Dorothy felt things weren’t quite right, but she also knew they were as good as they were going to get; she’d just have to go with it. The snow had begun to fall several hours earlier, jogging her memories about snowy holidays as a child, how magical they were. She wanted magic back into her life. Today she knew to not worry about her teeth, they were just resting there in her jaw sockets, ageing, within slightly inflamed gums, all she had to do was grit her teeth, and after a while, the minor discomfort subsided, and she forgot them. No big deal. No biggie, as her nephews would say.
Dorothy had a strange way of looking at the Smokies. She thought, if a person had stayed in one place all their lives, they’d be sure to feel totally at home there. But if they do like she’d done—live somewhere else, then recently move into the area, it wouldn’t feel at home for a while. The rains were coming in, but it wasn’t normal rain, it was as if there was some guy over the ridge who controlled the weather, occasionally sending some moisture over the ridge, just to drop it on the Ranch. She could even hear it coming, through the trees.
She’d had the same feeling the year before, when she went visiting up in the Shenandoah Valley—as if the whole place were staged. She was staying in this KOA campground cabin, south of Charlottesville, with her daughter, Cia, and her friends, who were attending a photography conference. The young people were seeing who among them could party the most continuously, while Dorothy was left to explore the area on her own.
One morning she set out from the cabin, toward the pond she’d visited the day before. A beaver’d dropped a foot-diameter tree with huge chew marks on it across the path overnight, so she knew they’d been busy, but Dorothy was astounded to find they’d raised the seventy-five foot long dam a foot and a half overnight. Talk about busy! Sitting on the bank near the dam, she witnessed a blue heron lifting from up the lake; then right across from her a mature bald eagle quickly followed. Within seconds, a large doe, with the smallest possible fawn, leisurely bounded up the opposite bank. After all that, Dorothy expected a Marine Corps orchestra to appear from the bushes and strike up “America the Beautiful”!
That afternoon, Dorothy purchased a bone-in Smithfield ham which was half fat, from the local rip-off supermarket, but after she cut it up, wrapped the pieces in tin foil, and threw them in the campfire that evening, they came out quite tasty indeed.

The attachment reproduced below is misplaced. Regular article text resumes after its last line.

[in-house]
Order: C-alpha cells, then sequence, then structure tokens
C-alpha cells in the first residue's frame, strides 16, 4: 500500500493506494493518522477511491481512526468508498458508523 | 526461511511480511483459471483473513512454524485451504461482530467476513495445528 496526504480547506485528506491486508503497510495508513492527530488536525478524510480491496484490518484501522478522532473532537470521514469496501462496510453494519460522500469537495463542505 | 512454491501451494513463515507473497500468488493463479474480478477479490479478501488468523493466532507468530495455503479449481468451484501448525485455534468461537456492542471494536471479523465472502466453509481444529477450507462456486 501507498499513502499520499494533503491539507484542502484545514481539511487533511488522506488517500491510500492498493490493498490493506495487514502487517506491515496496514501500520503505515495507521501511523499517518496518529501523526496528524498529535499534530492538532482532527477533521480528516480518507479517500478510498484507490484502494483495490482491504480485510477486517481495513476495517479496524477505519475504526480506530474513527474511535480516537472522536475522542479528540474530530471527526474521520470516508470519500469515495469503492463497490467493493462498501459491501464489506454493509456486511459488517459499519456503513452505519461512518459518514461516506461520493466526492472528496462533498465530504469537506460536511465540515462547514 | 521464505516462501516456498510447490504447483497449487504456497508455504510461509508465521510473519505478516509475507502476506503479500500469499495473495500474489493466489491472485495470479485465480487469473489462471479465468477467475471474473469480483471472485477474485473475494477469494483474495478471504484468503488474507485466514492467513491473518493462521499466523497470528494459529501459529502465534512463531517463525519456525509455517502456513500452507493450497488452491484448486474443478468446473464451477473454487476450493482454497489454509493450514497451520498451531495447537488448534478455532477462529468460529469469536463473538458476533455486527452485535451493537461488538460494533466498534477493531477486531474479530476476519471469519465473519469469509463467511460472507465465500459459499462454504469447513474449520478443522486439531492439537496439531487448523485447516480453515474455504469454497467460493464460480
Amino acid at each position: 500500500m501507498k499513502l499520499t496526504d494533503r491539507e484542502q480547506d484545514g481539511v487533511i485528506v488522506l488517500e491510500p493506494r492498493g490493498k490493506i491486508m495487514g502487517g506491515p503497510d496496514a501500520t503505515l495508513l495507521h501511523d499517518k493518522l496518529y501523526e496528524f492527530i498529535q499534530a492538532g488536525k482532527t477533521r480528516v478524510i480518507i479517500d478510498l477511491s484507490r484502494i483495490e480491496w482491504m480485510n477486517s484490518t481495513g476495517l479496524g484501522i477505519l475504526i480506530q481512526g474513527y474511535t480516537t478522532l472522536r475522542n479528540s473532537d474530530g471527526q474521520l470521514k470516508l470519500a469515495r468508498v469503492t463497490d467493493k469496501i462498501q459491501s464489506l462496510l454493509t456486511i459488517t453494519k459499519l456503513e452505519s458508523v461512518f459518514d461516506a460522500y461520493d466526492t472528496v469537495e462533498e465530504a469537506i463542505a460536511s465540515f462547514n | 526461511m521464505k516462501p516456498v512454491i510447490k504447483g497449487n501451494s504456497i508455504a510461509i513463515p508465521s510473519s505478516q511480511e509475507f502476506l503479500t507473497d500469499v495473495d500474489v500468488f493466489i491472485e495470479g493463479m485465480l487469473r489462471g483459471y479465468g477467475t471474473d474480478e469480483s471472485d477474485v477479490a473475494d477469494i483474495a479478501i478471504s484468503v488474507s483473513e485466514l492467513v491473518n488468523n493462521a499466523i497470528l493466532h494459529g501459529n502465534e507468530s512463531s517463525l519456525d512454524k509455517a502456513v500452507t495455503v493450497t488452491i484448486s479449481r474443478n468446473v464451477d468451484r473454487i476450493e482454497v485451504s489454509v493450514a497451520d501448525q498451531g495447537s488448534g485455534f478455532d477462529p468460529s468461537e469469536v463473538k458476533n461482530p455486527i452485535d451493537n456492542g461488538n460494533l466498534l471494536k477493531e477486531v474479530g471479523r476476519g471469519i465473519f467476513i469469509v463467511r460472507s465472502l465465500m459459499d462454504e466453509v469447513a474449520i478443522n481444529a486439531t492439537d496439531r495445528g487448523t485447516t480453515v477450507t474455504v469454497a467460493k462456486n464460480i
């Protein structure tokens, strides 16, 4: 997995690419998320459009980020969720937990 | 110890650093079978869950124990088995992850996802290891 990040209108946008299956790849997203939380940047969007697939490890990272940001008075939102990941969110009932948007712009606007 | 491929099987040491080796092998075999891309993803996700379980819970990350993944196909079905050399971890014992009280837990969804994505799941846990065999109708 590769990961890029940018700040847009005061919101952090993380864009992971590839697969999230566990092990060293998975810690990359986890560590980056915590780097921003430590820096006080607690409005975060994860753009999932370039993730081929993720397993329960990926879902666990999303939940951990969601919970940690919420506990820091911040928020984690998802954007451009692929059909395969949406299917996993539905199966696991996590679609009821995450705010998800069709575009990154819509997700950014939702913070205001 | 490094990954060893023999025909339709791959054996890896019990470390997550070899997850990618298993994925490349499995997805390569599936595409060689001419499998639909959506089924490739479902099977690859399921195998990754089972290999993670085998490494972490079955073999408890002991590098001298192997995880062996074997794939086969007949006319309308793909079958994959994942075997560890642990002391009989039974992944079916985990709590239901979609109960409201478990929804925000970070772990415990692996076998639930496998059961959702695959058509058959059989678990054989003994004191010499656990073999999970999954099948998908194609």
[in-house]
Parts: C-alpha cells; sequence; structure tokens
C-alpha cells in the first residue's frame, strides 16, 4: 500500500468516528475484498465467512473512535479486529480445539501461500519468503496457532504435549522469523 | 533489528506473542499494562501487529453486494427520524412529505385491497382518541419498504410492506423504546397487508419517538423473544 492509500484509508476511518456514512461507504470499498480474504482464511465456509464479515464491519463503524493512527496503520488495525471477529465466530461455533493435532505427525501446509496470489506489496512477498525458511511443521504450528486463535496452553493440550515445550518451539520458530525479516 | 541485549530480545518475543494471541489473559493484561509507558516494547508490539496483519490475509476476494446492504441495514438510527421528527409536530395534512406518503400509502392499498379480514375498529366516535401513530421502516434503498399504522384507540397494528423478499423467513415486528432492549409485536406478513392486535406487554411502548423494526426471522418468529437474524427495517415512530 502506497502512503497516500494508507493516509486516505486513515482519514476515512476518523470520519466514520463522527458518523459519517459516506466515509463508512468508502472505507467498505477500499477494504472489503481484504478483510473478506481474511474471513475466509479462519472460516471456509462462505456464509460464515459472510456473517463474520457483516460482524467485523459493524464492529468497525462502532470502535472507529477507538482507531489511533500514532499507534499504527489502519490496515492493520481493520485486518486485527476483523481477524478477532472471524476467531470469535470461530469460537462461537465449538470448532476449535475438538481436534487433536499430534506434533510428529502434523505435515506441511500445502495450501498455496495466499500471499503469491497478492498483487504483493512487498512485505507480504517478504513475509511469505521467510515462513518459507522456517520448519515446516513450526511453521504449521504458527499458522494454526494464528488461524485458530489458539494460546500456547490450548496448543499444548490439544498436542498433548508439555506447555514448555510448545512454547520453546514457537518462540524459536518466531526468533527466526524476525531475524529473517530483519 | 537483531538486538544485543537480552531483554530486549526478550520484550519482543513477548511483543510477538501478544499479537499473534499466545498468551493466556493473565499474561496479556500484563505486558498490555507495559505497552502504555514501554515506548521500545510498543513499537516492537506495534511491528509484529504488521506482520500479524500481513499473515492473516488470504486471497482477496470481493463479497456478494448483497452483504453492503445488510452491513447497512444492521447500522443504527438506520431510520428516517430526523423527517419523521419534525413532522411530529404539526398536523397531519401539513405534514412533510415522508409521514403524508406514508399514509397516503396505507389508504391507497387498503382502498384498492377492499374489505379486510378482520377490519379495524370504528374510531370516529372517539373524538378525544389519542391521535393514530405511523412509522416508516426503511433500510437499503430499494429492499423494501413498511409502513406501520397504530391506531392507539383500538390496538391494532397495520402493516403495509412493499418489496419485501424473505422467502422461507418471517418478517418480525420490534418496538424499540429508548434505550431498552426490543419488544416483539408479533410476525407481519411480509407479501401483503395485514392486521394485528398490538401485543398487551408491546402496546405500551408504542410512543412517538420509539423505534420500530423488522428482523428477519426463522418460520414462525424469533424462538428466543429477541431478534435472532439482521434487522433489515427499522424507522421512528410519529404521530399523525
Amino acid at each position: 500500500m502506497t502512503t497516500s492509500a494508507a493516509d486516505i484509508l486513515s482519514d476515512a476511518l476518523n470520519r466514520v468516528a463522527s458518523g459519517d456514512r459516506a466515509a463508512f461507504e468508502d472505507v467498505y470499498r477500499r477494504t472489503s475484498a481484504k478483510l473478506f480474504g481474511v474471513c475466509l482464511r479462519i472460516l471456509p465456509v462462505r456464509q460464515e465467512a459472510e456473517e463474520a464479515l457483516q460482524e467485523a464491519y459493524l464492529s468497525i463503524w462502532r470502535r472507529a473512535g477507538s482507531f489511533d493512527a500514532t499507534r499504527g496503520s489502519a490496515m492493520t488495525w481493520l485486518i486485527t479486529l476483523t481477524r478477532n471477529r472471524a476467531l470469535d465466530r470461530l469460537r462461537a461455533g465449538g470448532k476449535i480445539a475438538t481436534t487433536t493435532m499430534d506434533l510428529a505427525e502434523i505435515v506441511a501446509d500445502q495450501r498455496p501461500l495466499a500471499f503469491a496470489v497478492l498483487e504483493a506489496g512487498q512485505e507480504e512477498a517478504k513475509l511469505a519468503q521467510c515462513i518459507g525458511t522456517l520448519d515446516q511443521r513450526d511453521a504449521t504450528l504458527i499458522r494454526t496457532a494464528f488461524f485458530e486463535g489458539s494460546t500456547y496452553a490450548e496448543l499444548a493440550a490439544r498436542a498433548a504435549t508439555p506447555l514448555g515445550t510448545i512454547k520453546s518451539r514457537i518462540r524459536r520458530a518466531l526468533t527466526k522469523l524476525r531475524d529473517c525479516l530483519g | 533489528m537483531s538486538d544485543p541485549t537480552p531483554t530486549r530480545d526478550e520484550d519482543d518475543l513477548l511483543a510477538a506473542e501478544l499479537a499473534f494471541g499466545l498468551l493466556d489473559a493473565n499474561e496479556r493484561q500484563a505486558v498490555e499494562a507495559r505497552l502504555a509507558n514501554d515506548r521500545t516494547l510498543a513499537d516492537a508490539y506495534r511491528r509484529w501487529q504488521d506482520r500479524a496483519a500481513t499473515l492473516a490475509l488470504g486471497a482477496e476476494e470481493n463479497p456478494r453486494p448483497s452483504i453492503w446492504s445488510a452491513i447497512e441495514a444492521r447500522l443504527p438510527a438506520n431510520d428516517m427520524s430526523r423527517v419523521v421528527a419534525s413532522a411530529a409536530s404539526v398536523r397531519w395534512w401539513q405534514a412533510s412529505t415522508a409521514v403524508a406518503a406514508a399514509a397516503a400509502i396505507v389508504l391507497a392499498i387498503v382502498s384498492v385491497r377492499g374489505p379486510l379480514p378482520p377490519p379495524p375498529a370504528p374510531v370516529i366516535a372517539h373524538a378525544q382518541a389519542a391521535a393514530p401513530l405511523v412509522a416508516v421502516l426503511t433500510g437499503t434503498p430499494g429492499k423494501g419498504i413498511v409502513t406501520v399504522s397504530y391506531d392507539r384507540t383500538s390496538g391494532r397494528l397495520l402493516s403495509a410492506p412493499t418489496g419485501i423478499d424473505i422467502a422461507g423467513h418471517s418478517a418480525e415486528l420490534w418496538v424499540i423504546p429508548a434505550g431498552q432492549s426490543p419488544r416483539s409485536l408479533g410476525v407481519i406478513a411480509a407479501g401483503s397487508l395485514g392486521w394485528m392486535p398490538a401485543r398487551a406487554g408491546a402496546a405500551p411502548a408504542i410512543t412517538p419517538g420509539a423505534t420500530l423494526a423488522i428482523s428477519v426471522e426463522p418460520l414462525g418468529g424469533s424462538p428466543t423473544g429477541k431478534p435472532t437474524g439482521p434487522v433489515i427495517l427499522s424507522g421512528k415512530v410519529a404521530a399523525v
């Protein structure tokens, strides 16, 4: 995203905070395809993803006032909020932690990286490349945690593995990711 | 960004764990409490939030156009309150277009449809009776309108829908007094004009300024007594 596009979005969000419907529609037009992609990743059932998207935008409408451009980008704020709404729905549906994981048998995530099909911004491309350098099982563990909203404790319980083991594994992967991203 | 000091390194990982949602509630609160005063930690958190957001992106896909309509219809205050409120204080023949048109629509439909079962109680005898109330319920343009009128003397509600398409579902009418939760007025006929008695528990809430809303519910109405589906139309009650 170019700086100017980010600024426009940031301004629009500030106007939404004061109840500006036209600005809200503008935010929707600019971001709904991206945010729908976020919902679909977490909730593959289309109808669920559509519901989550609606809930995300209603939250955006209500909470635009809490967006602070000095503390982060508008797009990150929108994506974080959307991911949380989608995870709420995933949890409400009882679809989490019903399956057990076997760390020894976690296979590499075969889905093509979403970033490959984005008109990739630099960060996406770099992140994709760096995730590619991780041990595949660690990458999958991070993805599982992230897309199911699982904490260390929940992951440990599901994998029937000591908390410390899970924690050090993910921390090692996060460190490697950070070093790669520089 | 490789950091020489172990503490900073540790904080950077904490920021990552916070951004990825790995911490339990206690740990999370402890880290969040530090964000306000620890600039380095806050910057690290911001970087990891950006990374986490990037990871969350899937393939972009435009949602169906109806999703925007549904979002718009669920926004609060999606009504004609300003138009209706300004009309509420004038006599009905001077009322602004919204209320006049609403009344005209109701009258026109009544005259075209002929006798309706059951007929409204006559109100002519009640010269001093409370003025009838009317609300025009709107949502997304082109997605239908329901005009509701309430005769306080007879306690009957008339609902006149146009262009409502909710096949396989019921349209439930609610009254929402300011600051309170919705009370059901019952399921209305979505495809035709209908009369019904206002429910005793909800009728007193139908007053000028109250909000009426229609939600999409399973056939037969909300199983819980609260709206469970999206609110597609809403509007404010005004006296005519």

The next day Dorothy drove over to Monticello, but after parking and walking into the visitor’s center at the bottom of the hill she discovered they charged twenty-five bucks a head, and nobody near the East Coast offers Senior Discounts; so she drove a few miles south, took the first road east, and found a place where she could look back and catch a glimpse of Monticello’s distinctive domed roof. At least she could say she’d seen Monticello—she’d look at the rest of it on-line later.
Upon the conference’s end, driving west through West Virginia with Cia and a friend, Dorothy was shocked at the large areas of mountainous human blight. Her daughter spoke of Summerhill, an idyllic hilltop town outside Athens, Ohio, which was hemmed in by lower, railroad towns full of meth-addicted white youth.
They parked and hiked into Blue Hole, a waterfall/swimming hole, where a tall, near-naked twenty-something guy, so physically perfect as to have turned slightly grotesque, performed hours of gravity-defying leaps and scrambles all over the huge rocks, diving into this pool that he obviously knew every inch of, returning up the rock to a ledge, where sat his fifteen-years-older lover. Any afternoon you go there, there’s a good chance you’ll find this couple, performing a sensual water dance for the ages, for the benefit of all.
Back in Brasstown, down in the Smokies, every time Dorothy stepped outside, it was being re-acquainted with an incredible, beautiful world, with weather so perfect, while being so miniaturized. This was the crinkled-up land, the anything-but-flat place, where the white man had finally taken it all from the Cherokee, sending them crying, dying, off to Oklahoma.